Premier Rugby and World Rugby have yet to reach an agreement that will ensure players from Wales, Scotland and a number of other countries won’t be denied permission to take a full part in World Cup training preparations.
Wales names their training squad as early as next Tuesday for the finals in Japan, but Warren Garland is still uncertain he will have access to the likes of Liam Williams, Dan Biggar and Taulupe Faletau are for their altitude training camp in July, and their first warm-up match against England on August 11.
The next World Rugby council meeting is due to be held on May 22 and it is hoped by then that an ongoing row with Premiership Rugby (PRL) will finally be resolved.
It was last December when the Guardian newspaper reported that PRL issued World Rugby with a legal action threat regarding insurance. As a consequence, they insisted they would strictly enforce the release of non-English players.
Such a restriction would mean that a raft of Welsh and Scottish players – along with others from Tonga, Samoa and Fiji who are contracted to Premiership clubs – would not be able to join their countries’ World Cup preparations until mid?August, only 35 days before the tournament begins in Japan.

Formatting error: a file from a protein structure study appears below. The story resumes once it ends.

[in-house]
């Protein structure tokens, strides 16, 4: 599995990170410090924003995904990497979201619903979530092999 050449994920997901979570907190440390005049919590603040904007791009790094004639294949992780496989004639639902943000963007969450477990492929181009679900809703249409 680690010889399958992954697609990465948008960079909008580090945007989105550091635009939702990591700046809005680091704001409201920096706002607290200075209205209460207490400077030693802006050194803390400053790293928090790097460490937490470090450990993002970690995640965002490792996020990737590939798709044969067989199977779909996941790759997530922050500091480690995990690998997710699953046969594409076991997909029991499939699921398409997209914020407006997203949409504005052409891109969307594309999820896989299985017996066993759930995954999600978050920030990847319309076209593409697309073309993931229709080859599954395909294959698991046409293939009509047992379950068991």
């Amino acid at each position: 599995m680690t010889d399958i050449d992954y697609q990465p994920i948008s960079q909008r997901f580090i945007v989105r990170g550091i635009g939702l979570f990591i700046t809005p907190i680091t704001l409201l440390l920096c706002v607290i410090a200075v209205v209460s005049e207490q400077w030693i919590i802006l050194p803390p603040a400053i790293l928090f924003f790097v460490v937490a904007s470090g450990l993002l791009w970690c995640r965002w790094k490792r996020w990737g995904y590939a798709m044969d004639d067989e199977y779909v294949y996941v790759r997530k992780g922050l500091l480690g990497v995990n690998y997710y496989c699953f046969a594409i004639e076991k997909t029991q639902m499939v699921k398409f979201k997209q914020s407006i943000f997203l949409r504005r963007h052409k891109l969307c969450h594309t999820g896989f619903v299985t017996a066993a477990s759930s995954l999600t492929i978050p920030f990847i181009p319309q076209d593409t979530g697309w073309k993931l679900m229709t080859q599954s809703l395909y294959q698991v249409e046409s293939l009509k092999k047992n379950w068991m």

— Guardian sport (@guardian_sport) April 25, 2019
“We are continuing to have discussions with World Rugby and while we have made progress there are still some outstanding issues,” a PRL spokesperson told the Guardian.
“Positive discussions are ongoing, however there are still some details that need confirming. We cannot confirm these finer details at this stage but we look forward to further positive discussions with World Rugby.”
World Rugby’s regulation 23 states that clubs are compensated by unions for injuries picked up on international duty for players who earn £225,000 or less a year. Anything more than that is paid by the clubs.
World Rugby. agreed to increase the threshold to £350,000 but PRL wanted no limit and requested it be removed on the basis there are 60 non-English internationals in the Premiership earning £225,000 or above and 25 on £350,000 or above.
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